Suspended In Dusk out now

Suspended In Dusk NEWI’ve been really looking forward to the release of this book and it’s finally here in paperback as well as ebook. The ebook has been out for ages, but I saved mentioning it here until the print edition was available too. It contains my story, “Shadows of the Lonely Dead”, which is probably the most personal story I’ve ever written. I drew extensively on my experiences surrounding the deaths of people very close to me in the writing of it. It’s sharing the pages with a plethora of amazing people and I’m sure their stories will be excellent. Here’s the skinny and some sweet blurbs:

“Disquieting and at times terrifying, SUSPENDED IN DUSK shows that horror can, and should, have substance.” ~ Kaaron Warren, Shirley Jackson Award winner, and author of Slights, Mystification, Walking the Tree.

“SUSPENDED IN DUSK offers a delicious assortment of chills, frights, shocks and very dark delights!” ~ Jonathan Maberry, Bram Stoker Award winner and New York Times bestselling author of Fall of Night and V-Wars

A time between times.

A whore hides something monstrous and finds something special.
A homeless man discovers the razor blade inside the apple.
Unlikely love is found in the strangest of places.
Secrets and dreams are kept… forever.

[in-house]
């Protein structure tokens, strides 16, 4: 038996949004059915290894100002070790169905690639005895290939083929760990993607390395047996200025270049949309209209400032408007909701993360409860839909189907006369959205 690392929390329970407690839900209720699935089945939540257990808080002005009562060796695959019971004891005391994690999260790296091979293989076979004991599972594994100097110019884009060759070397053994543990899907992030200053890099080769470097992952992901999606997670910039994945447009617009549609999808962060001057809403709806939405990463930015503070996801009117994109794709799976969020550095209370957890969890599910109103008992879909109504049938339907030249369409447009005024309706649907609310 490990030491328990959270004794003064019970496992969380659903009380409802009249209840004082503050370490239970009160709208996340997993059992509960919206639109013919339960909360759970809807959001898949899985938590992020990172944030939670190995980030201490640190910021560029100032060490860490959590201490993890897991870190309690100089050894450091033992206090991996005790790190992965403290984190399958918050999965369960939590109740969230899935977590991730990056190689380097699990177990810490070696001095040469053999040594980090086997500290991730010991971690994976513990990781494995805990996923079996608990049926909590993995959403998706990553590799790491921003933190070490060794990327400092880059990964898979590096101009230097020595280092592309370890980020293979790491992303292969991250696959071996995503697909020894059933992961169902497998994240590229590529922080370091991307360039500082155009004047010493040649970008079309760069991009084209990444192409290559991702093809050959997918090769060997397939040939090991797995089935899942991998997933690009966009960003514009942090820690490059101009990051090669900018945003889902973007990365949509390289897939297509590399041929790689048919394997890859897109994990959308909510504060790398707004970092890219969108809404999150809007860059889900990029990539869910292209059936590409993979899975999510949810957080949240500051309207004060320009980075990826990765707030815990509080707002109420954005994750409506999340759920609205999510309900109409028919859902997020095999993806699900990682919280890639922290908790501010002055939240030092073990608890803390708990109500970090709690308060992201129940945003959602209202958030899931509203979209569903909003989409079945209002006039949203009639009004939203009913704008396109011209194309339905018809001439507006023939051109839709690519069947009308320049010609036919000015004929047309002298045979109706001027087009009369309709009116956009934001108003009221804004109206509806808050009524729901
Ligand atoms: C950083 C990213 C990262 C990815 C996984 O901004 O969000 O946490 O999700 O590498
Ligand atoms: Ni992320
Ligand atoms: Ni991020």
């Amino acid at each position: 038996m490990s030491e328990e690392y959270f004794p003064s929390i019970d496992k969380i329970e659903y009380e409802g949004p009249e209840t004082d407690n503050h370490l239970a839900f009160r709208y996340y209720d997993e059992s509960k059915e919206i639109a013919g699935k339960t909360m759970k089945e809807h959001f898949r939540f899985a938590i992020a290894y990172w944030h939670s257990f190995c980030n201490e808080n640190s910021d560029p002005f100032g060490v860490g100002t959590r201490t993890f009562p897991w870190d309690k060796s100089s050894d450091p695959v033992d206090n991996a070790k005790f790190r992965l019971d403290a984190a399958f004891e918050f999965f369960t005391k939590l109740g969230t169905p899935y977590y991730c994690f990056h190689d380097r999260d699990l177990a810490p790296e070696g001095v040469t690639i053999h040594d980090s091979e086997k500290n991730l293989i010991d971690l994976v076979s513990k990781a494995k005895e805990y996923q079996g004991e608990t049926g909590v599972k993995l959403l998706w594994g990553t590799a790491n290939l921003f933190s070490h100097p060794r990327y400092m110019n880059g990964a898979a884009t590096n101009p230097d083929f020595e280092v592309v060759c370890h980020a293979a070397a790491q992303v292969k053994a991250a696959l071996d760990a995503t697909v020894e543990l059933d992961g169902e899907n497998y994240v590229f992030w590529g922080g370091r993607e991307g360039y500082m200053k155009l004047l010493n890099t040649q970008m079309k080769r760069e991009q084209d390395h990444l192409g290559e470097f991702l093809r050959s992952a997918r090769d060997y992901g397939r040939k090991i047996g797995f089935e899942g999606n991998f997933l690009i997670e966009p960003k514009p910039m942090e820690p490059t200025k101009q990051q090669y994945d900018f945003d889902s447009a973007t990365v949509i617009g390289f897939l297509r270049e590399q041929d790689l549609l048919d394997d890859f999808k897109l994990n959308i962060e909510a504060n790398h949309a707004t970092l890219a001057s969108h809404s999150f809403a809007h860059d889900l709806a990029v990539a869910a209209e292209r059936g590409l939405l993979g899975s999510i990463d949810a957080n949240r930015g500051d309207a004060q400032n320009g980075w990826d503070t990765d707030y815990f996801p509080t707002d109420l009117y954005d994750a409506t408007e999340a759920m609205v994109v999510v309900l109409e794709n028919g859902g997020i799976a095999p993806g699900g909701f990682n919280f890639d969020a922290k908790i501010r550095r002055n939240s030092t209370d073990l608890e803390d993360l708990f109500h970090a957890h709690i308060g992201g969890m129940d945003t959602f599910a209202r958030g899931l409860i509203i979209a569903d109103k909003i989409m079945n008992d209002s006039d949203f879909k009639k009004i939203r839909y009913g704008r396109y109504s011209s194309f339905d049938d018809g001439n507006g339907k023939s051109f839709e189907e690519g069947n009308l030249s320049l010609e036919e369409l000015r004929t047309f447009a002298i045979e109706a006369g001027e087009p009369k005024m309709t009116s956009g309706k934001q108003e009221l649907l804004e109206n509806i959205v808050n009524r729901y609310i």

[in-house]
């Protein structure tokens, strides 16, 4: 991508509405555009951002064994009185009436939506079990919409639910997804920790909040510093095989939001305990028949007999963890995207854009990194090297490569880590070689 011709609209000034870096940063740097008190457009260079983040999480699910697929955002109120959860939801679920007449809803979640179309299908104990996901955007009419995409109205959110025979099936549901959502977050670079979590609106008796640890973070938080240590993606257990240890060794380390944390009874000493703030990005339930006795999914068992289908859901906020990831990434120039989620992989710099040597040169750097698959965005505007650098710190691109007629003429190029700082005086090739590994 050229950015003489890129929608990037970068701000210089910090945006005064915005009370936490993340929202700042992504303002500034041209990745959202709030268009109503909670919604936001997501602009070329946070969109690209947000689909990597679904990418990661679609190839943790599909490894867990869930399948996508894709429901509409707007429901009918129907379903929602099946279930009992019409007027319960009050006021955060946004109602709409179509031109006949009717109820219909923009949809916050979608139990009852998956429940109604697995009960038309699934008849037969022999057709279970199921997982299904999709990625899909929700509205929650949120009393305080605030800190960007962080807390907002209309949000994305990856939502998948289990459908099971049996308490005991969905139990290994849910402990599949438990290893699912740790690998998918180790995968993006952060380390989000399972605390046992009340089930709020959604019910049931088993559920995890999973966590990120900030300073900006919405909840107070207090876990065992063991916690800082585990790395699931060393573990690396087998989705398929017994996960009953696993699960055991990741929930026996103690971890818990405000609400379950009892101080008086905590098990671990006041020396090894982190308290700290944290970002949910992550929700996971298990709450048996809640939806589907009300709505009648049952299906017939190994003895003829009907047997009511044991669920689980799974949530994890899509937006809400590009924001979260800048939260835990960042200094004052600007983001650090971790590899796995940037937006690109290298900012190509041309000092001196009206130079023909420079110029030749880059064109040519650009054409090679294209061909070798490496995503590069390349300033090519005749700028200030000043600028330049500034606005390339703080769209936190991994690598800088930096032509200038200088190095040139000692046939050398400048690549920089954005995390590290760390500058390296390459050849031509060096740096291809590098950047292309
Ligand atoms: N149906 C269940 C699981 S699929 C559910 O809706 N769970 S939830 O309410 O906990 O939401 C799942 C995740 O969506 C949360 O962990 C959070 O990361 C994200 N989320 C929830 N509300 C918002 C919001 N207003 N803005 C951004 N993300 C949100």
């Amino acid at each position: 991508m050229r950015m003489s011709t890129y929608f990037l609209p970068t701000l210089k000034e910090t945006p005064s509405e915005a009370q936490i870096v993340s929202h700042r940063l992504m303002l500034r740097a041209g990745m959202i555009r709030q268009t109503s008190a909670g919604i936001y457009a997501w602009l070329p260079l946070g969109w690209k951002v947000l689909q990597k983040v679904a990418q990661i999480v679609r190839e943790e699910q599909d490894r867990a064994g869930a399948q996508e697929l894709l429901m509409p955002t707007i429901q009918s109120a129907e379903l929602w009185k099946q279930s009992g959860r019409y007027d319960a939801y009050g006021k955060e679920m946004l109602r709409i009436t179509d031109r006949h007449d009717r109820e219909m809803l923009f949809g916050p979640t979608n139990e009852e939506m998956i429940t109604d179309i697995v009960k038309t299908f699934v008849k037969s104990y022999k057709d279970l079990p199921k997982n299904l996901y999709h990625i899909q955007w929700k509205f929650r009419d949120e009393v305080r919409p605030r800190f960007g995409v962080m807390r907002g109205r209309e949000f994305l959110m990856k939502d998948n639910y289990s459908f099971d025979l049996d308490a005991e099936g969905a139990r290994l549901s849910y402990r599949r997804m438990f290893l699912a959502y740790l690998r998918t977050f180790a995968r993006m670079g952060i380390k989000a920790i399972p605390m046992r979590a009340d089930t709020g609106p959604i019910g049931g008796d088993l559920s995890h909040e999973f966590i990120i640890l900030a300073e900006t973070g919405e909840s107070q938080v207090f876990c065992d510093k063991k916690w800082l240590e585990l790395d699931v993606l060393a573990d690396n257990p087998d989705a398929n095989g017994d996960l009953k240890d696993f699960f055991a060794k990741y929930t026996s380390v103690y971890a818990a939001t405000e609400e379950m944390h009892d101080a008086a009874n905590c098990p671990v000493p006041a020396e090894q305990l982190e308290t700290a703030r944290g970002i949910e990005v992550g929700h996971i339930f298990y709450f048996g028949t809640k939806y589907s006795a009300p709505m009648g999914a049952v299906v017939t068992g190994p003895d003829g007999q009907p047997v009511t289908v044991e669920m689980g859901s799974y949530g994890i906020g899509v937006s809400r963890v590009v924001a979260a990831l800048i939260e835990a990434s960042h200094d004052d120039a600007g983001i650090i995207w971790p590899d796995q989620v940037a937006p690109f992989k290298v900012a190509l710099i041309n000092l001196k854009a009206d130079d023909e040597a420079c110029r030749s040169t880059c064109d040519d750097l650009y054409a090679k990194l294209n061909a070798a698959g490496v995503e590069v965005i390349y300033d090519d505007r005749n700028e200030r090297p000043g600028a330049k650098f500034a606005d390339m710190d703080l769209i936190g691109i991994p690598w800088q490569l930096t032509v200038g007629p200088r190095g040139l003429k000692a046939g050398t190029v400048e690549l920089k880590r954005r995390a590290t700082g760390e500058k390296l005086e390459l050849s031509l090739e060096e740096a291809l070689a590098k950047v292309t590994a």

Or was it all just a trick of the light?

Suspended in Dusk brings together 19 stories by some of the finest minds in Dark Fiction: Ramsey Campbell, John Everson, Rayne Hall, Shane McKenzie, Angela Slatter, Alan Baxter, S.G Larner, Wendy Hammer, Sarah Read, Karen Runge, Toby Bennett, Benjamin Knox, Brett Rex Bruton, Icy Sedgwick, Tom Dullemond, Armand Rosamilia, Chris Limb, Anna Reith, J.C. Michael. Introduction by Bram Stoker Award Winner and World Horror Convention Grand Master, Jack Ketchum.

And wait til you read that intro. It’s awesome!

Get your copy in print of ebook from any of the usual venues. Amazon, for example. You’ll be glad you did.


Fifty Shades of Lit. – guest post from Andrew J McKiernan

ajmckiernan_photo_smallIt has been almost six months since Alan asked me to write him a guest blog post. He knows I’m fairly passionate and opinionated about the “Literary vs. Genre” debate, and that’s what he suggested I write about. That’ll be easy enough, I thought. So I agreed.

Turns out, it wasn’t so easy after all. So, instead of trying to create some kind of logical argument — as I was originally intending to do — I’m just going to wing it. Trust my instincts, follow my heart, and just lay it all on the table.

First, let me paste two comments I recently found accompanying articles re: the Literature vs Genre debate. They demonstrate why I get a bit angry when the topic comes up:

EXHIBIT A: User comment on article on whether Crime Fiction is real Literature [see Note 6 below]

“crime fiction has more in common with the crossword puzzle than with literature”

EXHIBIT B: User comment seen on Facebook:

“To me, literary fiction is just another genre, and today it means ‘realistic fiction written by professors, for professors.'”

[I can’t remember who said this, but I think the position is common enough amongst Genre readers and writers that the specifics aren’t important.]

Now, I’m not a professor and I ain’t had no fancy learnin’, but that sounds like crazy talk to me. Both comments based on a misguided and narrow view of what Literature and Genre might actually mean. And, though there’s been a lot of great work in breaking this ridiculously false barrier down, both sides still maintain a strong core of stubbornness and, to me, it seems a horrible prejudice.